It quickly became clear during Thursday night’s audition in Rockville that the musicians involved with the Washington Metropolitan Gamer Symphony Orchestra don’t see themselves as digital denizens from the land of pixels.
Though, at least one of the chorus members was playing a video game on a tablet while the orchestra worked through passages from “Objection!”—the theme from the Nintendo game, “Phoenix Wright: Ace Attorney.”
Newly minted, the Washington Metropolitan Gamer Symphony Orchestra aspires to be a community ensemble of musicians who appreciate good music anywhere, even if it’s the soundtrack to a video game.
“We can use this as a lever to make this a serious, accepted musical style,” said conductor Nigel Horne.
Horne, who has a degree in computer science, is the musical director of the Rockville Brass Band and said he didn't give it five seconds of thought when he was asked to lead the gamer symphony.
He said there’s not much difference in conducting a well-known classical piece than, say, the theme for Super Mario Bros.
“I approach it as a piece of music,” Horne said. “I do not approach it as making it sound like Super Mario Brothers … whatever the game may be.”
The WMGSO has held two informal auditions in Rockville. About 25 musicians showed up to the most recent one on Thursday. More are scheduled into September.
Tuba player Ben Stanfield said he wasn’t sure which brought him out Thursday night: the love of music or the love of video games.
“Probably the music,” Stanfield said, before puffing through a passage of sheet music as musicians warmed up and tuned their instruments.
Horne led the musicians through songs from “Super Mario Galaxy,” “The Legend of Zelda: Twilight Princess” and “Phoenix Wright.” There were things that needed fixing, like times when there was too much legato and not enough staccato and having to determine they should “kill” the cymbal crash in a particular part of a song—someone anonymously shouted “fatality,” mimicking the phrase from Mortal Kombat and drawing chuckles.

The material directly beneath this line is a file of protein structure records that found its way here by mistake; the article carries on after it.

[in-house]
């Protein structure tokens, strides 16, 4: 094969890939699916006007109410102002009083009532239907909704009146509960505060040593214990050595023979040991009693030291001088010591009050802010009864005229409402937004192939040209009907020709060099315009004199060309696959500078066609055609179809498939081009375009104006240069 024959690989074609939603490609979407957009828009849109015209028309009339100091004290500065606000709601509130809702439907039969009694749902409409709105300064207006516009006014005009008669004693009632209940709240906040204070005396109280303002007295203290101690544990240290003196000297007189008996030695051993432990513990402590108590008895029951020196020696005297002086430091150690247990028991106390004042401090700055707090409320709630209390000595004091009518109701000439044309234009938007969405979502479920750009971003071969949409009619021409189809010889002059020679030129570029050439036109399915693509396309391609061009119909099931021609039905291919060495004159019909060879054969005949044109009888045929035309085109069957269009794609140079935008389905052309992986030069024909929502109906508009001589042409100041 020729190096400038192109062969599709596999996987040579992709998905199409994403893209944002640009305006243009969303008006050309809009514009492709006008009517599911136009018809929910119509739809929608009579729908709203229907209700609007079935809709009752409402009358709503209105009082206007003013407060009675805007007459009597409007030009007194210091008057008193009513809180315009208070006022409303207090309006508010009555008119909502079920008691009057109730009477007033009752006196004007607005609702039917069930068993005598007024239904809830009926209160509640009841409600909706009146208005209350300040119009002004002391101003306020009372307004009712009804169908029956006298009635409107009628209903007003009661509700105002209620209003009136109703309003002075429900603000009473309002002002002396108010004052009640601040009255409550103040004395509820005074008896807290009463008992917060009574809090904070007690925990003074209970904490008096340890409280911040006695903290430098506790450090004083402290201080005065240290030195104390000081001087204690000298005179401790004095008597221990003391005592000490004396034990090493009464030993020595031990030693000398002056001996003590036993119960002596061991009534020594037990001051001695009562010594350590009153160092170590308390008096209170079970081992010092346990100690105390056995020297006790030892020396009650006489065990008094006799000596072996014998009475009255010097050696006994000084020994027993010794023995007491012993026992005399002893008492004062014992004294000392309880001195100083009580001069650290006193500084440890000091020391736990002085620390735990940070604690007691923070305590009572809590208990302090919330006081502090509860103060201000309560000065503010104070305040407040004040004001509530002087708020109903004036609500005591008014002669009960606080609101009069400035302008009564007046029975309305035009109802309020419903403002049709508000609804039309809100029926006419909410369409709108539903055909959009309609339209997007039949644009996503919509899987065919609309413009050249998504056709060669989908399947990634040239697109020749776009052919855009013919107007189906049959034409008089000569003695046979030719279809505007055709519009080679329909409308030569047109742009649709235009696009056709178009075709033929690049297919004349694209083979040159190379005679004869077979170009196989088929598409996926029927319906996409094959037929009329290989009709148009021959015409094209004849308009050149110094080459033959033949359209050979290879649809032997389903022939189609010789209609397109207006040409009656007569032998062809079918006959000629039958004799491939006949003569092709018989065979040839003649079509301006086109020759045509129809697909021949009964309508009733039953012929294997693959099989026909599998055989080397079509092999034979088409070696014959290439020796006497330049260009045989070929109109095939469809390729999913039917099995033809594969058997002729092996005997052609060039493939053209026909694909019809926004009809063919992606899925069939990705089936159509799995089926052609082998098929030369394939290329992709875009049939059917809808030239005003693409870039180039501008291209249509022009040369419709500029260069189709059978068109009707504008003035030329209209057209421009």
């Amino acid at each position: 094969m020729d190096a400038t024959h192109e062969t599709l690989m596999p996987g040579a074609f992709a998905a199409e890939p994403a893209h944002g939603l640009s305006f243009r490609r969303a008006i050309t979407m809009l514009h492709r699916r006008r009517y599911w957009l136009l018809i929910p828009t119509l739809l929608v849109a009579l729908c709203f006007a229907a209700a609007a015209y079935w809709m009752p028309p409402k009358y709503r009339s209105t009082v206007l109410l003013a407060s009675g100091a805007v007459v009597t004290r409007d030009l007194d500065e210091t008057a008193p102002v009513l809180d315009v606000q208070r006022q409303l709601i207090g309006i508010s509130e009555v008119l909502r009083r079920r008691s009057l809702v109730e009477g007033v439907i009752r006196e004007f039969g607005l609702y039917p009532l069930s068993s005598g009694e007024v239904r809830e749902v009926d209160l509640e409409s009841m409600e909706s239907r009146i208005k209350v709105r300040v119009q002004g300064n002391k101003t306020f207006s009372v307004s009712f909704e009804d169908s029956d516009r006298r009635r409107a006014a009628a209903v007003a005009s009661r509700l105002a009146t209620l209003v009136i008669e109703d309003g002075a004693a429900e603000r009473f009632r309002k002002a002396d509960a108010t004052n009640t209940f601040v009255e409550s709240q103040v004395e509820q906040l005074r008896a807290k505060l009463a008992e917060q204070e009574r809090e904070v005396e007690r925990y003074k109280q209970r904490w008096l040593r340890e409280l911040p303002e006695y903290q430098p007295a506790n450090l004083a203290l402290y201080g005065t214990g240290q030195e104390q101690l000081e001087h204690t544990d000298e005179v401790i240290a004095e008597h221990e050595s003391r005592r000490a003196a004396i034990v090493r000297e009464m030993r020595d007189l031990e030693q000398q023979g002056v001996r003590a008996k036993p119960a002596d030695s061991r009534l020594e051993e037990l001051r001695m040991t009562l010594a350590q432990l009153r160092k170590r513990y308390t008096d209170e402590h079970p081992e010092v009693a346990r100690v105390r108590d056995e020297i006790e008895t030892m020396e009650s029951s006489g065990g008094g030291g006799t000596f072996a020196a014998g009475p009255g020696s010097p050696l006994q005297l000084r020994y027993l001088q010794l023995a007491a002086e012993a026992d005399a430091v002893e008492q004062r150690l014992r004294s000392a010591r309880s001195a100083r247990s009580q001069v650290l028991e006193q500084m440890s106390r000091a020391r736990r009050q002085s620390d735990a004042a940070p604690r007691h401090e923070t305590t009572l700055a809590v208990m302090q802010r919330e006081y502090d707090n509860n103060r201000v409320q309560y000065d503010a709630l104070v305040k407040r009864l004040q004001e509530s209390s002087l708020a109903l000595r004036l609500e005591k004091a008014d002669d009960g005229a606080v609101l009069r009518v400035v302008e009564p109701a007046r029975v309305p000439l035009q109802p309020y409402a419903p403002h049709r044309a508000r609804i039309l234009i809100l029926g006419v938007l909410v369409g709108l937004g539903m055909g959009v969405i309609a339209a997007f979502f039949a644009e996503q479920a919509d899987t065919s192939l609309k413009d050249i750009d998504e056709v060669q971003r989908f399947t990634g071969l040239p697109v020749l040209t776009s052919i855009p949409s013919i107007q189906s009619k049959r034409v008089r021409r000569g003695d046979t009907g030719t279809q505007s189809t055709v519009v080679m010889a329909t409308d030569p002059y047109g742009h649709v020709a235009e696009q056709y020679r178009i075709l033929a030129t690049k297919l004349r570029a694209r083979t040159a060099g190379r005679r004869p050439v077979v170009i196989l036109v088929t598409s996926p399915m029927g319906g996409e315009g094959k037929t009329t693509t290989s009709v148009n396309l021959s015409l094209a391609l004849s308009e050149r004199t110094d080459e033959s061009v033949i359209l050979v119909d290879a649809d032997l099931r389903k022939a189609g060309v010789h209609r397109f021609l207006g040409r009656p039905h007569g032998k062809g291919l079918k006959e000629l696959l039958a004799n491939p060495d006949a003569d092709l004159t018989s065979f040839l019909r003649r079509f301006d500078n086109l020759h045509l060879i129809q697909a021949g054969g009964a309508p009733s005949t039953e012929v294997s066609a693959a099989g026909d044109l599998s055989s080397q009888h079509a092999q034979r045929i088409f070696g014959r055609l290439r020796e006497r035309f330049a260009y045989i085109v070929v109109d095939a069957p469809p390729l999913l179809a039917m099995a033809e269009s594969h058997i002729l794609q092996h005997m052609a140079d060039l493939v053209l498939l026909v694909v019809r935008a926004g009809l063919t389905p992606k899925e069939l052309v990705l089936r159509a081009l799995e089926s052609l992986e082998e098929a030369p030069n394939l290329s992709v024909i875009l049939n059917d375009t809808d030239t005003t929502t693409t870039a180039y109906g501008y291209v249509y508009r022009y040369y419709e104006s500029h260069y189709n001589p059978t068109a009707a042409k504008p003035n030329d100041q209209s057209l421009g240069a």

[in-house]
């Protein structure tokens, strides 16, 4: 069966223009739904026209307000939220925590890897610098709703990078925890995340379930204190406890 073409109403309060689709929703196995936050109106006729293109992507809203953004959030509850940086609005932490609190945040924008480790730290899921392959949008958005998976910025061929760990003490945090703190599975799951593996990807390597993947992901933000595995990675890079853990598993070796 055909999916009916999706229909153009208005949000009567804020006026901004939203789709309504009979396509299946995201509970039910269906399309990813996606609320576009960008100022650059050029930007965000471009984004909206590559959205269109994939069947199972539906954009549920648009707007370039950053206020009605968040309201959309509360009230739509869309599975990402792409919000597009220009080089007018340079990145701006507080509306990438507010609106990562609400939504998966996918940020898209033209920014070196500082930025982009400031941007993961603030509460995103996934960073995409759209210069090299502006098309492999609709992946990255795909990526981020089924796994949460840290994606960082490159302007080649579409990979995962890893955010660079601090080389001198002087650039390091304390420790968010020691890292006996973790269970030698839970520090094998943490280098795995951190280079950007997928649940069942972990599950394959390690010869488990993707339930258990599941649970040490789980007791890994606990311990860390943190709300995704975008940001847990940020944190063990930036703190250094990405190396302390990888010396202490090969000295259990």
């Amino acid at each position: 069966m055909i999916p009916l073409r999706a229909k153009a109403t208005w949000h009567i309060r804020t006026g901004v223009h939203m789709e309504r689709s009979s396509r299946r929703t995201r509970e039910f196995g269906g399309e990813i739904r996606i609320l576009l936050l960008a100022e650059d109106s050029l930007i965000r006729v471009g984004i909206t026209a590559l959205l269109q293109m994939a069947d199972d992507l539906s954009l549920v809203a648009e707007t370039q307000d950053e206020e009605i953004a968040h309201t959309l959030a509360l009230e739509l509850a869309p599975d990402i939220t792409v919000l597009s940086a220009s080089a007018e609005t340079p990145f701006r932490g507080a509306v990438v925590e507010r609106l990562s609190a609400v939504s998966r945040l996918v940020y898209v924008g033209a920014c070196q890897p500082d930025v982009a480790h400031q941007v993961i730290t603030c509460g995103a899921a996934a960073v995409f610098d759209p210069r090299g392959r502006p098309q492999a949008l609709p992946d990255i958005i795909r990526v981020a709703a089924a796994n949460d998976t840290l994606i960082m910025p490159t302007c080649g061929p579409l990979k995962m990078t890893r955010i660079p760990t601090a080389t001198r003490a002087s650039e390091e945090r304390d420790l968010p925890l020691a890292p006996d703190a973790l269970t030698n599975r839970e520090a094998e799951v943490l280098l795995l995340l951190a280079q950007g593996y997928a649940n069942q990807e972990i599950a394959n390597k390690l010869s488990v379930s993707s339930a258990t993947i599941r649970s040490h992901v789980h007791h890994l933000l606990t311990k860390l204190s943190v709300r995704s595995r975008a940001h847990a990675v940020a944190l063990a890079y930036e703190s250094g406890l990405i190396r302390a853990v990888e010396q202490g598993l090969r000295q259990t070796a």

There were also the subtle details to be worked through, like the issue of striking balance—playing the music in a way that doesn’t give away what’s to come next, according to Horne.
Trumpet player Robert Garner, the symphony’s official spokesman, said the orchestra has been in the works for more than a year. Garner was once the president of University of Maryland’s gamer orchestra.
“We all grew up in that group, graduated, looked around and realized there wasn't really an entity out there where we could keep playing this music,” Garner said.
Soprano Ayala Hurley, the orchestra’s president, said she performed with Garner at University of Maryland.
“I jumped at the chance because it didn't seem like anything else was picking up,” Hurley said.
Garner said the orchestra hoped to have its first performance in spring 2014 somewhere in the Rockville region.